Cloud Run (fully-managed) lets you create microservice-based applications that are scalable and extensible. But setting up event-based communication between decoupled microservices can be hard to implement, customize and maintain.
Today, we’re announcing Eventarc, new events functionality that allows you to trigger Cloud Run from more than 60 Google Cloud sources. Now in Preview, Eventarc helps you easily build event-driven applications and takes care of event ingestion, delivery, security, authorization, observability, and error handling.
With Eventarc, you can address key use cases such as video analysis, file conversion, new user signup, application monitoring, and hundreds of others by acting on events that originate from Cloud Storage, BigQuery, Firestore and more than 60 other Google Cloud sources.
Eventarc lets you:
Receive events from 60+ Google Cloud sources (via Cloud Audit logs).
Receive events from custom sources by publishing to Pub/Sub – Your code can send events to signal between microservices
Adhere to the CloudEvents standard for all your events, regardless of source, to ensure a consistent developer experience
Enjoy on-demand scalability and no minimum fees
The service is available in five Google Cloud locations, with more coming soon. It is accessible from its own API and CLI and also within Cloud Run’s UI.
Key use cases
Eventarc enables any number of use cases for applications running on Cloud Run, among them:
Use a Cloud Storage event (via Cloud Audit Logs) to trigger a data processing pipeline
Use a BigQuery event (via Cloud Audit Logs) to initiate downstream processing in Cloud Run each time a job is completed
Use an event from custom sources (publishing to Cloud Pub/Sub) to signal between microservices, leveraging the same standardized infrastructure for any asynchronous coordination of services.
Eventarc in action
Cloud Run allows you to run workloads on a serverless platform. Used alongside Cloud Run, Eventarc offers standardized infrastructure to manage the flow of events, letting you focus on what you do best: building great applications.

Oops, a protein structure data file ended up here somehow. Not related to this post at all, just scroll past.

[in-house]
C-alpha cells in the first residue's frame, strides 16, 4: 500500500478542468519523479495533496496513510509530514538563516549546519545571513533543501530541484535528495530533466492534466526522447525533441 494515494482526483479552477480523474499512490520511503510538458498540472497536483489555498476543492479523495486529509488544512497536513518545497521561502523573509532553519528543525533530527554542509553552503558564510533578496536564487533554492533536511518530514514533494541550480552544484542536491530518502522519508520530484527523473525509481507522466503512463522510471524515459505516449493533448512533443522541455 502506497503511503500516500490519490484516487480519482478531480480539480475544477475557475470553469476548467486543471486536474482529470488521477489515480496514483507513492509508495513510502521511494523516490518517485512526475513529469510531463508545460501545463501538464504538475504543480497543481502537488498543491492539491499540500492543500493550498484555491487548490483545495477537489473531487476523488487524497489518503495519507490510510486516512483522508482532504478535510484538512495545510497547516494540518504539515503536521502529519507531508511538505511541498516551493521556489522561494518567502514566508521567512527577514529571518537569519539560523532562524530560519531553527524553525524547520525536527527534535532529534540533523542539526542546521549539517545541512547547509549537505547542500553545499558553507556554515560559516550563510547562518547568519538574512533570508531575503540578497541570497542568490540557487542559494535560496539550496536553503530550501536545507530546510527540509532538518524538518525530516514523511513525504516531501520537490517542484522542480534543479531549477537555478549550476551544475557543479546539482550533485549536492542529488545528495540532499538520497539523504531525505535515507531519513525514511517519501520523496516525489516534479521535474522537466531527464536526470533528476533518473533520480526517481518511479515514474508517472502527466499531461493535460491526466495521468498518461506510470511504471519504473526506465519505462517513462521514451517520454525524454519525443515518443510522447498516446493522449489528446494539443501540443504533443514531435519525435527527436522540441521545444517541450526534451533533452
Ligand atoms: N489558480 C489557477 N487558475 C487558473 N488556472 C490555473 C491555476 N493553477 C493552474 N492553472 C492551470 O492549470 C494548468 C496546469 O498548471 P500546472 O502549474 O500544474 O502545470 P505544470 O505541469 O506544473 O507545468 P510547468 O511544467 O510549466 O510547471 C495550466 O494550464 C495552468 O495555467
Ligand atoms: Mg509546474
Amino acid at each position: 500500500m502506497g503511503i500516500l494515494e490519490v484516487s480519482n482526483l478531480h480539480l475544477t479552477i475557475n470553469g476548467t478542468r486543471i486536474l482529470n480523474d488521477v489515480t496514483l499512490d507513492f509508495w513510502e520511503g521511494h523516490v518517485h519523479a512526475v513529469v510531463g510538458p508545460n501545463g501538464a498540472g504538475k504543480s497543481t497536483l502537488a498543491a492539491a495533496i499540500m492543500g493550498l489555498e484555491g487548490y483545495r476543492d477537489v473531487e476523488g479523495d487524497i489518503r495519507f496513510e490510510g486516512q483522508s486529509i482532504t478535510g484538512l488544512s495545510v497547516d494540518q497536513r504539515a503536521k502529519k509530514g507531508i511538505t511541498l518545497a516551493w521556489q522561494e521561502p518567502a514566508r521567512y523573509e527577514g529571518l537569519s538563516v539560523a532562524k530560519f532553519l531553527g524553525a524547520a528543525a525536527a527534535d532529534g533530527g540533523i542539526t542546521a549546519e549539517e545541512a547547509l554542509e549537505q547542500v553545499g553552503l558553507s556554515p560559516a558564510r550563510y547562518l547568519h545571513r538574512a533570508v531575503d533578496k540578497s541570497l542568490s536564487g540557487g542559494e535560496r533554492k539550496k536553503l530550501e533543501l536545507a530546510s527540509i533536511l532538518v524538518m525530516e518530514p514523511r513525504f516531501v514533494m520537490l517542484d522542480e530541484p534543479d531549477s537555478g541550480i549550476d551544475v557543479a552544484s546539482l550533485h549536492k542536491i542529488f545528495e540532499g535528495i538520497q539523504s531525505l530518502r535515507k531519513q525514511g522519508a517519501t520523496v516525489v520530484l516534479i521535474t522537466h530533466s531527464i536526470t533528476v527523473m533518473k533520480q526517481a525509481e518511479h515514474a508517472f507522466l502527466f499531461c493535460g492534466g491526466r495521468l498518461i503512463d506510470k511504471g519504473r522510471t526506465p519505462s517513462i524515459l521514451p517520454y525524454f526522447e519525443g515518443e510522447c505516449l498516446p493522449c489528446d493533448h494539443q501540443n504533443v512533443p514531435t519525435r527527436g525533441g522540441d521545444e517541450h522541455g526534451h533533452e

Let’s see Eventarc in action. Our demo app (details on github) builds an image processing pipeline to connect Cloud Storage (via Cloud Audit Logs) events to various services. When you save images to the input bucket, the pipeline filters unsafe images, extracts labels from the images, resizes them and finally adds a watermark to them. In the end, there’s a resized, watermarked and labelled image in the output bucket.
But because the services in the pipeline don’t communicate directly with one another, we use events to ‘wire up’ coordination between them.
See the full list of actions and the order in which to take them on github. Here we’ll highlight a few key steps that pertain to events
Highlight 1: Creating a trigger for the Filter service to receive events from Cloud Storage (via Cloud Audit Logs)
Highlight 2: Handling the event in the Filter service’s code
In our example, we need the details provided in the event. These are delivered via the HTTP header and body of the request and can easily be “unmarshalled” (i.e., unpacked) using the CloudEvents SDK along with the Google Events library. We will use C# in this example.
Read the event using CloudEvents SDK:
Highlight 3: Signaling the Resizer service by writing to Cloud Pub/Sub
Filter service signals to the Resizer service by writing to the Pub/Sub topic managed by Resizer’s trigger:
There you have it—a complete image processing pipeline that connects a Cloud Storage bucket to various services using events, wired together using standard Google Cloud tools!
Together, Eventarc and Cloud Run make it easy to build a standardized event-based architecture without having to manage the underlying infrastructure.But we’re just getting started—stay tuned as we work to make Eventarc a full-featured events offering for Google Cloud. To learn more about Events with Cloud Run, check out this talk from Next 2020. And to get started, follow the quickstart guide.
Now, you can invoke applications running on Cloud Run with events generated by over 60 Google Cloud services.